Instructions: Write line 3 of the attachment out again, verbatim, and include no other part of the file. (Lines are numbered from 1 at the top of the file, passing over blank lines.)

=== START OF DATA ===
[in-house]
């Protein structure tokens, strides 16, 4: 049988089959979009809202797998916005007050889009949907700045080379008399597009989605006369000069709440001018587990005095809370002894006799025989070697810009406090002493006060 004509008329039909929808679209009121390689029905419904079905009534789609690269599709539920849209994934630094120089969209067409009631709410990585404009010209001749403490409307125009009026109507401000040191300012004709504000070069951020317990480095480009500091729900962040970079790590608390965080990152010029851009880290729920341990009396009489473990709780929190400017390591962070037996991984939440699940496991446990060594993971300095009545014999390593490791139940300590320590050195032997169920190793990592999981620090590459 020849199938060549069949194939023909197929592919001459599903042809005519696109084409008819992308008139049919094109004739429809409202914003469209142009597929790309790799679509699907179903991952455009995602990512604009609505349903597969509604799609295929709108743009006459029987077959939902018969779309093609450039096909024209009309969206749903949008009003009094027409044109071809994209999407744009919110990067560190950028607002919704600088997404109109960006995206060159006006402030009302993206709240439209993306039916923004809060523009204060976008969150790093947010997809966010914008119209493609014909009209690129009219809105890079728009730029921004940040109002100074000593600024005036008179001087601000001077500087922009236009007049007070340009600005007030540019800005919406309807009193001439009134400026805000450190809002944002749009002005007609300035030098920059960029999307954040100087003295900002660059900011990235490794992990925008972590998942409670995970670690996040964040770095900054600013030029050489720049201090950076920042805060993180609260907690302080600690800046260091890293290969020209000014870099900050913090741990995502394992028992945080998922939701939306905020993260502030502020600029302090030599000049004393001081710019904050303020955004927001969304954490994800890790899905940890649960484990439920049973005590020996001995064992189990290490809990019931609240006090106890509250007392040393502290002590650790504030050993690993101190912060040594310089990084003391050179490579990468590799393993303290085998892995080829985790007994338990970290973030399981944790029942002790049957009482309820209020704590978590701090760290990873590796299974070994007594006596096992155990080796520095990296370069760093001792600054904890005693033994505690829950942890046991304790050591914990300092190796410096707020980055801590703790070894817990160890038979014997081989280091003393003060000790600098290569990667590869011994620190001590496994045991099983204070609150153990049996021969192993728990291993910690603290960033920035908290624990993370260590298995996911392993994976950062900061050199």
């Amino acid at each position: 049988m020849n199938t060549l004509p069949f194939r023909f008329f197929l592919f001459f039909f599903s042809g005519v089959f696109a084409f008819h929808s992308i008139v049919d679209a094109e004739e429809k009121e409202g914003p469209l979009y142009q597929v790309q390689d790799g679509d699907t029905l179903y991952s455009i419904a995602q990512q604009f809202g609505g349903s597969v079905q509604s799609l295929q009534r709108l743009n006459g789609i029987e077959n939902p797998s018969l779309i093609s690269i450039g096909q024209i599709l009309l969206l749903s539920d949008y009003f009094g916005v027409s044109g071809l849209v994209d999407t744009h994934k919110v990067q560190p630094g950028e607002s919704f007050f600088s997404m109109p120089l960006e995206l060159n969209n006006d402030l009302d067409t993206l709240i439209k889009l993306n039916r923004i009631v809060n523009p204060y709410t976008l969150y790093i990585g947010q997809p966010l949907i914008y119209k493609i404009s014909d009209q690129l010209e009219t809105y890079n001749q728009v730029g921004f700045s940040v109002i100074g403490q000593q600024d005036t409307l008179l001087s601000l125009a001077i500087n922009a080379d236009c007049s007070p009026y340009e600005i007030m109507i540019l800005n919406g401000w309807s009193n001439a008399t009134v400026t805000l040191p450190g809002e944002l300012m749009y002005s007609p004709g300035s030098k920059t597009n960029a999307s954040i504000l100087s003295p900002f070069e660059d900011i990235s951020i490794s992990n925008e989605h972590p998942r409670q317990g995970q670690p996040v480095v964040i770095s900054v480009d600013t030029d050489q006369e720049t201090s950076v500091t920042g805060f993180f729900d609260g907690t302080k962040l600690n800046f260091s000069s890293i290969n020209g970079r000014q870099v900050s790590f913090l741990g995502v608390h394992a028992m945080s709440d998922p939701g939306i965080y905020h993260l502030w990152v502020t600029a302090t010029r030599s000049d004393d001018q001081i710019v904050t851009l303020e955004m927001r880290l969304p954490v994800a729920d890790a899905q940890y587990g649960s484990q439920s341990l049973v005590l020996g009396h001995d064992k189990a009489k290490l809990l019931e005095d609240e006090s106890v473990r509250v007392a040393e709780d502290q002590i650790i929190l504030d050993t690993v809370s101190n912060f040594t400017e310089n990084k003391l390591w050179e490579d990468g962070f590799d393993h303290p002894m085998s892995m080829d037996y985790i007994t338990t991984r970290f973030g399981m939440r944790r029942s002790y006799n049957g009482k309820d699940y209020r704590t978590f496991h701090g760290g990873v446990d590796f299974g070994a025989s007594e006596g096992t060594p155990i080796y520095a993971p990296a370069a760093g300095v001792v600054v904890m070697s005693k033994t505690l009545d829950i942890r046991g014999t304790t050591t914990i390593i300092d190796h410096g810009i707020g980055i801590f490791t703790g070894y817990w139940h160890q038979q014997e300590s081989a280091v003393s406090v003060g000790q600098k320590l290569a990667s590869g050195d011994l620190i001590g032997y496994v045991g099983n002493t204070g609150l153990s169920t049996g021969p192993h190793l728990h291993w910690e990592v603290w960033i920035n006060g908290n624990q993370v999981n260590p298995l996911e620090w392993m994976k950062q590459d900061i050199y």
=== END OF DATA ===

């Amino acid at each position: 049988m020849n199938t060549l004509p069949f194939r023909f008329f197929l592919f001459f039909f599903s042809g005519v089959f696109a084409f008819h929808s992308i008139v049919d679209a094109e004739e429809k009121e409202g914003p469209l979009y142009q597929v790309q390689d790799g679509d699907t029905l179903y991952s455009i419904a995602q990512q604009f809202g609505g349903s597969v079905q509604s799609l295929q009534r709108l743009n006459g789609i029987e077959n939902p797998s018969l779309i093609s690269i450039g096909q024209i599709l009309l969206l749903s539920d949008y009003f009094g916005v027409s044109g071809l849209v994209d999407t744009h994934k919110v990067q560190p630094g950028e607002s919704f007050f600088s997404m109109p120089l960006e995206l060159n969209n006006d402030l009302d067409t993206l709240i439209k889009l993306n039916r923004i009631v809060n523009p204060y709410t976008l969150y790093i990585g947010q997809p966010l949907i914008y119209k493609i404009s014909d009209q690129l010209e009219t809105y890079n001749q728009v730029g921004f700045s940040v109002i100074g403490q000593q600024d005036t409307l008179l001087s601000l125009a001077i500087n922009a080379d236009c007049s007070p009026y340009e600005i007030m109507i540019l800005n919406g401000w309807s009193n001439a008399t009134v400026t805000l040191p450190g809002e944002l300012m749009y002005s007609p004709g300035s030098k920059t597009n960029a999307s954040i504000l100087s003295p900002f070069e660059d900011i990235s951020i490794s992990n925008e989605h972590p998942r409670q317990g995970q670690p996040v480095v964040i770095s900054v480009d600013t030029d050489q006369e720049t201090s950076v500091t920042g805060f993180f729900d609260g907690t302080k962040l600690n800046f260091s000069s890293i290969n020209g970079r000014q870099v900050s790590f913090l741990g995502v608390h394992a028992m945080s709440d998922p939701g939306i965080y905020h993260l502030w990152v502020t600029a302090t010029r030599s000049d004393d001018q001081i710019v904050t851009l303020e955004m927001r880290l969304p954490v994800a729920d890790a899905q940890y587990g649960s484990q439920s341990l049973v005590l020996g009396h001995d064992k189990a009489k290490l809990l019931e005095d609240e006090s106890v473990r509250v007392a040393e709780d502290q002590i650790i929190l504030d050993t690993v809370s101190n912060f040594t400017e310089n990084k003391l390591w050179e490579d990468g962070f590799d393993h303290p002894m085998s892995m080829d037996y985790i007994t338990t991984r970290f973030g399981m939440r944790r029942s002790y006799n049957g009482k309820d699940y209020r704590t978590f496991h701090g760290g990873v446990d590796f299974g070994a025989s007594e006596g096992t060594p155990i080796y520095a993971p990296a370069a760093g300095v001792v600054v904890m070697s005693k033994t505690l009545d829950i942890r046991g014999t304790t050591t914990i390593i300092d190796h410096g810009i707020g980055i801590f490791t703790g070894y817990w139940h160890q038979q014997e300590s081989a280091v003393s406090v003060g000790q600098k320590l290569a990667s590869g050195d011994l620190i001590g032997y496994v045991g099983n002493t204070g609150l153990s169920t049996g021969p192993h190793l728990h291993w910690e990592v603290w960033i920035n006060g908290n624990q993370v999981n260590p298995l996911e620090w392993m994976k950062q590459d900061i050199y």